West Country

By Sheril Kirshenbaum | April 30, 2009 12:16 pm

A lot happened while I was out west. There was a senator’s 250 nm move left and the President’s promise that 3% of the GDP would go to research in science and technology. And you can bet I was elated when the Obama administration overturned Bush’s eleventh-hour rule intended to weaken protections of the Endangered Species Act:

Passed in January 2009, the Bush-era rule lifted the requirement that federal agencies consult wildlife experts with the U.S. Fish and Wildlife Service or the National Oceanic and Atmospheric Administration before taking actions that could harm listed species. The Bush move allowed federal agencies to decide for themselves if their own projects, such as roads, dams and mines, would hurt species.

On a personal note, it’s also been a productive and busy week. I visited Bodega Marine Laboratory and enjoyed volunteering on some fascinating research in Boonville, California where cattle roamed around our field site. I also coincidentally met Mary Roach who is as delightful in person as she comes across on the pages of Bonk.

Today I’m back east in NYC with Chris to plan several upcoming events.  While we’re wandering the city much of the afternoon, here’s a glimpse of the landscape out west I recorded using The Flip:


Comments (4)

  1. Love the “250 nm” quip!

  2. Erasmussimo

    Vineyards?!?!! Is that your representation of West country? How about a few of our volcanoes, a rocky shore or two, a vast desert, a forest of redwoods, or maybe just some mountain terrain? I realize that you weren’t preparing a travelogue, but I regard vineyards as pretty dull vistas. Next time you’re in the Bay Area, drive to the top of Mt. Hamilton (Lick Observatory), Mt. Diablo, or Mt Tamalpais.

    Flatlanders… harrumph! 😉

  3. Is that your representation of West country?

    Most def not :) It was however, the only part of the trip when I brought out The Flip. I prefer the scenes along Rt 1 and those great big mountains and conifers too…

  4. MadScientist

    Out west? That’s funny, I’ve just returned from down south knee deep in cow poo. At least the weather was good and I was able to finish installing instruments and get out of the paddocks before I smelled too much like the cows. No vineyards along my route though or I might have taken an entire week to return to the city.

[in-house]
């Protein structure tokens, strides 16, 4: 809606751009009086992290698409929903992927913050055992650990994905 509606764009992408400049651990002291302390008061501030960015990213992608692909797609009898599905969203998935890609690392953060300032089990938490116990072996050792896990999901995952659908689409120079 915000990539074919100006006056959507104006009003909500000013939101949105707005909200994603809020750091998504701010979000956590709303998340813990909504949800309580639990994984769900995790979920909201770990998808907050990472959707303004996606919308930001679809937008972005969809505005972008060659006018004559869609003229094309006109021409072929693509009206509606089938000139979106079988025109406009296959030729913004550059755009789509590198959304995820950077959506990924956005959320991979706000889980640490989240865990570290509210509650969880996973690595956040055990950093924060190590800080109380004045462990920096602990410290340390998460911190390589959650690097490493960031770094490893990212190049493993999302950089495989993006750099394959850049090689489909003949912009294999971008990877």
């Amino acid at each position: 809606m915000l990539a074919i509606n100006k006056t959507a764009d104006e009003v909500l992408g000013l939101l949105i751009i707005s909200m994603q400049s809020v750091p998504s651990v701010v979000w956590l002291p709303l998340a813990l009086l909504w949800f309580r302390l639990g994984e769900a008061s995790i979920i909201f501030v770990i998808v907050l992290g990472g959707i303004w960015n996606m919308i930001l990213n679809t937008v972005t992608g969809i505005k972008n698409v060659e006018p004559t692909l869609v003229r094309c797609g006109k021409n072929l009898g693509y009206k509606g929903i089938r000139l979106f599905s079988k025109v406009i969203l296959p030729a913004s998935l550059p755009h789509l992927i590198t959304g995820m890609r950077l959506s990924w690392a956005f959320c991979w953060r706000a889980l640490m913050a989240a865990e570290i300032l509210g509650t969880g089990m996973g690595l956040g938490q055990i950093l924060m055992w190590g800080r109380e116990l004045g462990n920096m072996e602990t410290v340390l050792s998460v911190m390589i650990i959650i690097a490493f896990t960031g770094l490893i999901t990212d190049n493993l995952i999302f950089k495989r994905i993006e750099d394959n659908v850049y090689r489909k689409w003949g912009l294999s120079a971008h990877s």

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About Sheril Kirshenbaum

Sheril Kirshenbaum is a research scientist with the Webber Energy Group at the University of Texas at Austin's Center for International Energy and Environmental Policy where she works on projects to enhance public understanding of energy issues as they relate to food, oceans, and culture. She is involved in conservation initiatives across levels of government, working to improve communication between scientists, policymakers, and the public. Sheril is the author of The Science of Kissing, which explores one of humanity's fondest pastimes. She also co-authored Unscientific America: How Scientific Illiteracy Threatens Our Future with Chris Mooney, chosen by Library Journal as one of the Best Sci-Tech Books of 2009 and named by President Obama's science advisor John Holdren as his top recommended read. Sheril contributes to popular publications including Newsweek, The Washington Post, Discover Magazine, and The Nation, frequently covering topics that bridge science and society from climate change to genetically modified foods. Her writing is featured in the anthology The Best American Science Writing 2010. In 2006 Sheril served as a legislative Knauss science fellow on Capitol Hill with Senator Bill Nelson (D-FL) where she was involved in energy, climate, and ocean policy. She also has experience working on pop radio and her work has been published in Science, Fisheries Bulletin, Oecologia, and Issues in Science and Technology. In 2007, she helped to found Science Debate; an initiative encouraging candidates to debate science research and innovation issues on the campaign trail. Previously, Sheril was a research associate at Duke University's Nicholas School of the Environment and has served as a Fellow with the Center for Biodiversity and Conservation at the American Museum of Natural History and as a Howard Hughes Research Fellow. She has contributed reports to The Nature Conservancy and provided assistance on international protected area projects. Sheril serves as a science advisor to NPR's Science Friday and its nonprofit partner, Science Friday Initiative. She also serves on the program committee for the annual meeting of the American Association for the Advancement of Science (AAAS). She speaks regularly around the country to audiences at universities, federal agencies, and museums and has been a guest on such programs as The Today Show and The Daily Rundown on MSNBC. Sheril is a graduate of Tufts University and holds two masters of science degrees in marine biology and marine policy from the University of Maine. She co-hosts The Intersection on Discover blogs with Chris Mooney and has contributed to DeSmogBlog, Talking Science, Wired Science and Seed. She was born in Suffern, New York and is also a musician. Sheril lives in Austin, Texas with her husband David Lowry. Interested in booking Sheril Kirshenbaum to speak at your next event? Contact Hachette Speakers Bureau 866.376.6591 info@hachettespeakersbureau.com For more information, visit her website or email Sheril at srkirshenbaum@yahoo.com.


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